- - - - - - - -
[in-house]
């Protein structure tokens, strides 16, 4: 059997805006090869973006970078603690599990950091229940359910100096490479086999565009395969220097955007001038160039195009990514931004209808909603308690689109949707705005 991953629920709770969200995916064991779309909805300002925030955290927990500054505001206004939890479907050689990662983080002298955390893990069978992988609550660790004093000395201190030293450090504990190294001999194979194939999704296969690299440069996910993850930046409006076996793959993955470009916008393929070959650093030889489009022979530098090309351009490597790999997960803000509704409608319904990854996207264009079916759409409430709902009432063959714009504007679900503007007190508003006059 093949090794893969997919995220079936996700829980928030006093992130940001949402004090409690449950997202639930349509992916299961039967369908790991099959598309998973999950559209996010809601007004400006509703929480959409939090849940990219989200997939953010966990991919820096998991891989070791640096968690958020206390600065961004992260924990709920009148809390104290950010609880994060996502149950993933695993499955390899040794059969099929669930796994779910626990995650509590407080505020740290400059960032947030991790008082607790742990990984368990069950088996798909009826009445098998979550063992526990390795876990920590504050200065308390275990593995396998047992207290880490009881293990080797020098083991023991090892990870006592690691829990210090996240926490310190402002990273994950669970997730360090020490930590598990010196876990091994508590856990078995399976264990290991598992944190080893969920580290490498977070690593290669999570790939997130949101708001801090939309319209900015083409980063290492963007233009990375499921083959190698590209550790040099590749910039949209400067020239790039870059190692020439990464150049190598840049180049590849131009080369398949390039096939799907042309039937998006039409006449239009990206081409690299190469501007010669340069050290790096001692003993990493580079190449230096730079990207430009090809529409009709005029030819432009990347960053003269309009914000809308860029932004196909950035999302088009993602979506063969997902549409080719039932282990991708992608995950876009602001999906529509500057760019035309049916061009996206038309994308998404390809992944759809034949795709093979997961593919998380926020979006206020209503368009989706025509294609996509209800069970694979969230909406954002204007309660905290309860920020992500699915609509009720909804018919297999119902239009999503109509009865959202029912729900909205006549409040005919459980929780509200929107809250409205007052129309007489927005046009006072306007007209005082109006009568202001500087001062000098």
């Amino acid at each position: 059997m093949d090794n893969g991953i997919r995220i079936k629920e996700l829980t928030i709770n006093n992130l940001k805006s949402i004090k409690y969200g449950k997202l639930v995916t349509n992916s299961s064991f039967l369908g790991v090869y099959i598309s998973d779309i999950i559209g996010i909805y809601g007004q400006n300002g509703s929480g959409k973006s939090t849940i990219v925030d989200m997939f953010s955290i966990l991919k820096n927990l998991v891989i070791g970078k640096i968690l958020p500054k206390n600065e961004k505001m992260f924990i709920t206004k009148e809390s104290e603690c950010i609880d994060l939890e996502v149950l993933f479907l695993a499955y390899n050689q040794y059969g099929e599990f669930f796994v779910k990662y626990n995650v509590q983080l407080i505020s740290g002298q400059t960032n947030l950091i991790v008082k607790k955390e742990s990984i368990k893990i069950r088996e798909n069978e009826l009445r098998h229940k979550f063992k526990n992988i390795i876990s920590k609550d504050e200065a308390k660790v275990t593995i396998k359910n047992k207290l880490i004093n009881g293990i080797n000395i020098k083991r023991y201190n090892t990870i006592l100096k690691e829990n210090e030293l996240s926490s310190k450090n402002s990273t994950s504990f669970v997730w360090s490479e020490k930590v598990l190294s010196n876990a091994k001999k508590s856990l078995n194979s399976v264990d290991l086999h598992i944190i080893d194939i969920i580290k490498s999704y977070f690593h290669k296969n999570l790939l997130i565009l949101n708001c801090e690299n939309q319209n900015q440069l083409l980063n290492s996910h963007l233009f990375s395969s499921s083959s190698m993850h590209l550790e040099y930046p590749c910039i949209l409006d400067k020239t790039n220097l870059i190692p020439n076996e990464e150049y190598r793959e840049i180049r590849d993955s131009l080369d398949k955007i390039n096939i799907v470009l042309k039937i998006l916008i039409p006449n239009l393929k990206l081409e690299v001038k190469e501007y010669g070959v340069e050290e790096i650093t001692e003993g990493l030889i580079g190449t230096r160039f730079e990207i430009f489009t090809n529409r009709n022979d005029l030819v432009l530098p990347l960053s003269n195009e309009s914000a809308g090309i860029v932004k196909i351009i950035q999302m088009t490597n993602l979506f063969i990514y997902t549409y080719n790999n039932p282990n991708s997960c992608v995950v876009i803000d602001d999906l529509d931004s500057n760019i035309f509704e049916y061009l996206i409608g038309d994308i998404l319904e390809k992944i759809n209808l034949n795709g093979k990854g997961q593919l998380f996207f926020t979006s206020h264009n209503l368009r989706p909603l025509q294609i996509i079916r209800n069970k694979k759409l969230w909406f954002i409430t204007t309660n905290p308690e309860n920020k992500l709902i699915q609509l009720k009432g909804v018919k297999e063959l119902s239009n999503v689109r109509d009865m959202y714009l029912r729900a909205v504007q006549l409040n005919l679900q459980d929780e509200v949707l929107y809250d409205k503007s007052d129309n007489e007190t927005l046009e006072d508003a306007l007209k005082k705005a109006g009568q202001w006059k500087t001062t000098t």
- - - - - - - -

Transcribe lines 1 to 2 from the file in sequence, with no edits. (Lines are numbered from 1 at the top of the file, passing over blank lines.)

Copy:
[in-house]
């Protein structure tokens, strides 16, 4: 059997805006090869973006970078603690599990950091229940359910100096490479086999565009395969220097955007001038160039195009990514931004209808909603308690689109949707705005 991953629920709770969200995916064991779309909805300002925030955290927990500054505001206004939890479907050689990662983080002298955390893990069978992988609550660790004093000395201190030293450090504990190294001999194979194939999704296969690299440069996910993850930046409006076996793959993955470009916008393929070959650093030889489009022979530098090309351009490597790999997960803000509704409608319904990854996207264009079916759409409430709902009432063959714009504007679900503007007190508003006059 093949090794893969997919995220079936996700829980928030006093992130940001949402004090409690449950997202639930349509992916299961039967369908790991099959598309998973999950559209996010809601007004400006509703929480959409939090849940990219989200997939953010966990991919820096998991891989070791640096968690958020206390600065961004992260924990709920009148809390104290950010609880994060996502149950993933695993499955390899040794059969099929669930796994779910626990995650509590407080505020740290400059960032947030991790008082607790742990990984368990069950088996798909009826009445098998979550063992526990390795876990920590504050200065308390275990593995396998047992207290880490009881293990080797020098083991023991090892990870006592690691829990210090996240926490310190402002990273994950669970997730360090020490930590598990010196876990091994508590856990078995399976264990290991598992944190080893969920580290490498977070690593290669999570790939997130949101708001801090939309319209900015083409980063290492963007233009990375499921083959190698590209550790040099590749910039949209400067020239790039870059190692020439990464150049190598840049180049590849131009080369398949390039096939799907042309039937998006039409006449239009990206081409690299190469501007010669340069050290790096001692003993990493580079190449230096730079990207430009090809529409009709005029030819432009990347960053003269309009914000809308860029932004196909950035999302088009993602979506063969997902549409080719039932282990991708992608995950876009602001999906529509500057760019035309049916061009996206038309994308998404390809992944759809034949795709093979997961593919998380926020979006206020209503368009989706025509294609996509209800069970694979969230909406954002204007309660905290309860920020992500699915609509009720909804018919297999119902239009999503109509009865959202029912729900909205006549409040005919459980929780509200929107809250409205007052129309007489927005046009006072306007007209005082109006009568202001500087001062000098």